talkhealth meets... Dr Liza Morton and Tracy Livecchi
Liza and Tracy were born over a decade apart in different countries with heart conditions. Tracy was born in western Massachusetts with a fatal heart condition. Liza was born in Scotland with a third-degree heart block due to neonatal lupus.
Both have become pioneering survivors and therapists who met online through our health activism. They decided to work together to increase awareness about the psychosocial effects of living with a lifelong heart condition, and other chronic medical conditions.
Before their webinar, the patient advocates answered our questions about congenital heart disease, self-management, and their top tips...
*Watch the webinar - how to cope holistically with congenital heart *disease & other chronic illnesses*
You both have backgrounds in mental health. What brought you to focus on CHD?
In addition to being mental health practitioners, we are both first-generation ‘patient pioneers’ who have been living with a heart condition from birth. As such, we are aware of the gap in psychological support available to members of the patient population. This has come from our personal experiences, healthcare activism, clinical practice and research.
What is CHD?
Congenital heart disease (CHD) refers to any heart condition from birth. It is the most common birth defect, accounting for a third of all congenital conditions. The CHD population includes people with a variety of incurable heart defects which vary in severity and prognosis. An estimated 12 million people have CHD globally; a growing, hidden population who often struggle to access the lifelong, specialist cardiac care that is recommended.
Why has having personal experiences with congenital heart disease been important for writing your new book?
We believe that our lived experience gives us a unique perspective and deeper understanding of the impact of living with a congenital heart condition. We also understand that everyone’s experience is different, this is why real-life testimonials are included throughout the book to foster a sense of community, diversity and shared experience.
Have you seen increasing research happen around CHD? What has this meant for treatment?
Thanks to medical and surgical advances, survival into adulthood for babies born with a heart condition has improved by seventy-five percent since the 1940s. This is a huge success story of modern medicine. However, so much has changed so quickly, with most of the focus being on survival. Attention to the psychosocial impact of living with a serious medical condition has not kept up and is only recently being recognised. We believe there needs to be more research and resources that need to be made available in an accessible way to people living with CHD and their loved ones, which is one of the main motivations for our book.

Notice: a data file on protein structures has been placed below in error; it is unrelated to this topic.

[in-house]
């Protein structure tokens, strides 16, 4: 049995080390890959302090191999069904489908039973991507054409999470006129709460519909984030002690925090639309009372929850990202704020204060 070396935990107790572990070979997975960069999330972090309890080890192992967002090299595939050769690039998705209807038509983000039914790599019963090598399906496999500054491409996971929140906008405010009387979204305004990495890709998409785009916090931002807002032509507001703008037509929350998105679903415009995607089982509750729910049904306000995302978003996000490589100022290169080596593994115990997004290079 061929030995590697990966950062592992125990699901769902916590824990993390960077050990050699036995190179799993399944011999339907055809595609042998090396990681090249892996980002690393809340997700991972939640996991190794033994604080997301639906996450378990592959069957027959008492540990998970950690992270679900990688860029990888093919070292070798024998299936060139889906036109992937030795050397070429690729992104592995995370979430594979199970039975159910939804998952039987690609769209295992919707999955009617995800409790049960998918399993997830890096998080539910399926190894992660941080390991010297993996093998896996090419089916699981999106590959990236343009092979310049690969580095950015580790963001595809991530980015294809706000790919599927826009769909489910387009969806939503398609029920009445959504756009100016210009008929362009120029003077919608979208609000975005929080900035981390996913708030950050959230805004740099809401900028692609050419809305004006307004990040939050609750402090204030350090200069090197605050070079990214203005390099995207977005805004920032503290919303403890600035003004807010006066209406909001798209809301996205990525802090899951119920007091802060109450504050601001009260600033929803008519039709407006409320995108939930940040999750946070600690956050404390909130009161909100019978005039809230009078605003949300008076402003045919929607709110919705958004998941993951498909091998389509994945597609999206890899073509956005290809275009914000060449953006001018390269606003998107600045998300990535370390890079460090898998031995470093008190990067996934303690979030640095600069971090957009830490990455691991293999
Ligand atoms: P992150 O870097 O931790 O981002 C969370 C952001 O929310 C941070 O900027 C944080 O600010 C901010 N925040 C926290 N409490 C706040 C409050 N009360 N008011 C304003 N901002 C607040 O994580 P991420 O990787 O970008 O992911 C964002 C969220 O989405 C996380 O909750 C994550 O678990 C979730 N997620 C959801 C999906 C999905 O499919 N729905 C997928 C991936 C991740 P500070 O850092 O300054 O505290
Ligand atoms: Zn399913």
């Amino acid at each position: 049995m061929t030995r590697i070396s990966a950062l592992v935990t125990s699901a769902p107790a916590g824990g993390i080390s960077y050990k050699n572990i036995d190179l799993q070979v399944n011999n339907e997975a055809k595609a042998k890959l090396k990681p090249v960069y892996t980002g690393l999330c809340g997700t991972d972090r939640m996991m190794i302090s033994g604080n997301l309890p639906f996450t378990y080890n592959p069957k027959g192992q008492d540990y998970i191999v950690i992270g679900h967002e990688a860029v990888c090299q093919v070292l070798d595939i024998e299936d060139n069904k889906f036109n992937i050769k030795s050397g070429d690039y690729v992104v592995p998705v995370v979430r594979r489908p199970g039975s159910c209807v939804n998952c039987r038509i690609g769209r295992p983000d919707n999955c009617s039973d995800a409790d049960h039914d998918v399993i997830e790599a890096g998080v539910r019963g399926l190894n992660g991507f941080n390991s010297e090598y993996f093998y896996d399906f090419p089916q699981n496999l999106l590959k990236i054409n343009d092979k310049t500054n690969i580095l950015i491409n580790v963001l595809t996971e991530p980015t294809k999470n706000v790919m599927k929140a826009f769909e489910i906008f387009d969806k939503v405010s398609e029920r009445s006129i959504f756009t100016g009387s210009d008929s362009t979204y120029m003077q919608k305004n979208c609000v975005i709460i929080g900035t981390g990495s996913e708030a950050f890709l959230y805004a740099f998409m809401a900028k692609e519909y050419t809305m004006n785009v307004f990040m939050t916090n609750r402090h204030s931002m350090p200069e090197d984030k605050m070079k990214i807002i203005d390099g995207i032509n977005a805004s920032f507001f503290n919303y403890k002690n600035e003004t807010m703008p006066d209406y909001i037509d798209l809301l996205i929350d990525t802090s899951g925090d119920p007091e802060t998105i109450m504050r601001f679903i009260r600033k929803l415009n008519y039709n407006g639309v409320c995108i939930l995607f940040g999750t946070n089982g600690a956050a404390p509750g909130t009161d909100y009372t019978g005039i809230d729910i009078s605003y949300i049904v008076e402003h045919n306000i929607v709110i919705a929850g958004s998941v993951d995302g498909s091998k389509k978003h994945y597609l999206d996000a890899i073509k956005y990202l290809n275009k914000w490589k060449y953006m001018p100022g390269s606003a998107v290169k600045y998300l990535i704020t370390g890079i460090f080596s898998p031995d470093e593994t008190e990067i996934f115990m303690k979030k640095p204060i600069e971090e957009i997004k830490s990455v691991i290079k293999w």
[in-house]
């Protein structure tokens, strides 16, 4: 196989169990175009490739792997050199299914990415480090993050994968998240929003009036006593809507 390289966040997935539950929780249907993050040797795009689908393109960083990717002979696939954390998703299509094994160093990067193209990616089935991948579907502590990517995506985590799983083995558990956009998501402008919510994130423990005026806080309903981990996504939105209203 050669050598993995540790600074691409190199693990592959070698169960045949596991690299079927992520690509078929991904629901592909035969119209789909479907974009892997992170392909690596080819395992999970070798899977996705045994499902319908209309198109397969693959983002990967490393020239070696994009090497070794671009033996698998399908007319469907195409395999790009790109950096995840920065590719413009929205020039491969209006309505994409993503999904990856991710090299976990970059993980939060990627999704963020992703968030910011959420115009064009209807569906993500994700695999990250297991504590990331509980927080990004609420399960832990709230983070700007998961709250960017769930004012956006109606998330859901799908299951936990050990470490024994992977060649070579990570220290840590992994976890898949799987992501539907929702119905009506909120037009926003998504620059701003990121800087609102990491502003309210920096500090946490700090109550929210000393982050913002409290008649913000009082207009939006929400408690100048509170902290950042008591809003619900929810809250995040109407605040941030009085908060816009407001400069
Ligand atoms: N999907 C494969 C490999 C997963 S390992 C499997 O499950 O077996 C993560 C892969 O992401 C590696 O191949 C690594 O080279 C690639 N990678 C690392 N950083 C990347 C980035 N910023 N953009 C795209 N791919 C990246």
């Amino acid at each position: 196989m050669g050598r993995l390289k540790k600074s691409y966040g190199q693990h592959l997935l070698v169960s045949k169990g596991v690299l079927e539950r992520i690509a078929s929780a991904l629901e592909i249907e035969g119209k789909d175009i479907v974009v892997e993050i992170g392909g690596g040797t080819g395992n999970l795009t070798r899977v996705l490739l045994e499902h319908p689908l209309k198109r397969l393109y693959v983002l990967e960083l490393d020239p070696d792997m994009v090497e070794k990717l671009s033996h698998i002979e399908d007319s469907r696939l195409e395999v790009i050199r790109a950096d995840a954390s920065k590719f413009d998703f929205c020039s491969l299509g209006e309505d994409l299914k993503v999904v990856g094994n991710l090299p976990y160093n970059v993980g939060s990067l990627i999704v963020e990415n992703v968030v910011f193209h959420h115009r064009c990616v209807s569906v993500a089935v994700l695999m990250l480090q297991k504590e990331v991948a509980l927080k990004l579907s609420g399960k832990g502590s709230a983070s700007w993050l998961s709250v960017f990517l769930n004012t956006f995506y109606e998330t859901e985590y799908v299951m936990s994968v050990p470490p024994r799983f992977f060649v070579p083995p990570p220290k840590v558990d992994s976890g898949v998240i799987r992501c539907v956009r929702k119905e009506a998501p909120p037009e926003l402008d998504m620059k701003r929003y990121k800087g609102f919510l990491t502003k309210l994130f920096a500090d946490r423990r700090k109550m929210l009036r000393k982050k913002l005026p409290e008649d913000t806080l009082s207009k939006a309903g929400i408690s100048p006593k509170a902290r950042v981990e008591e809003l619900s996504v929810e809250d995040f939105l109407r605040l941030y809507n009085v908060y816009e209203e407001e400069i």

Why is being able to self-manage CHD so important? What are your top tips?
Self-management strategies can enhance resilience, and help people cope with physical symptoms, medical emergencies, hospitalisation and the global COVID-19 pandemic. In our book, we talk about the importance of proactively managing your baseline stress. Some of our tips for doing so include:
- Taking care of yourself physically through diet, hydration, getting enough physical exercise, and making sure to get enough sleep.
- Making sure to put a plan in place for self-care is essential to managing any chronic illness.
- Becoming a patient expert is important. This means that you can communicate effectively with your healthcare team, build a supportive social network, manage distress and cope with difficult feelings, deal with hospital appointments and procedures, self-compassion and techniques to manage anxiety.
What challenges - both physical and social etc - can CHD cause?
CHD can impact every area of life. It creates physical limitations from childhood and the need for invasive medical interventions throughout life. It can impact relationships, education, finances, self-esteem and social inclusion. It can also impact your relationships and life choices such as having and raising a family. Lifetime prevalence of anxiety, depression and post-traumatic stress is as high as fifty percent, much higher than the general population.
What is the biggest thing you have learnt about being affected by the condition?
In our book we also consider the ‘gifts of CHD’ such as post-traumatic growth, finding meaning and positive adaptation. We learned that there are protective factors, which can encourage resilience, an important factor in helping us to overcome and recover from adversity, stressful situations, and trauma.
What are your top resources for understanding CHD?
Information contained in this Articles page has been written by talkhealth based on available medical evidence. The content however should never be considered a substitute for medical advice. You should always seek medical advice before changing your treatment routine. talkhealth does not endorse any specific products, brands or treatments.
Information written by the talkhealth team
Last revised: 1 February 2023
Next review: 1 February 2026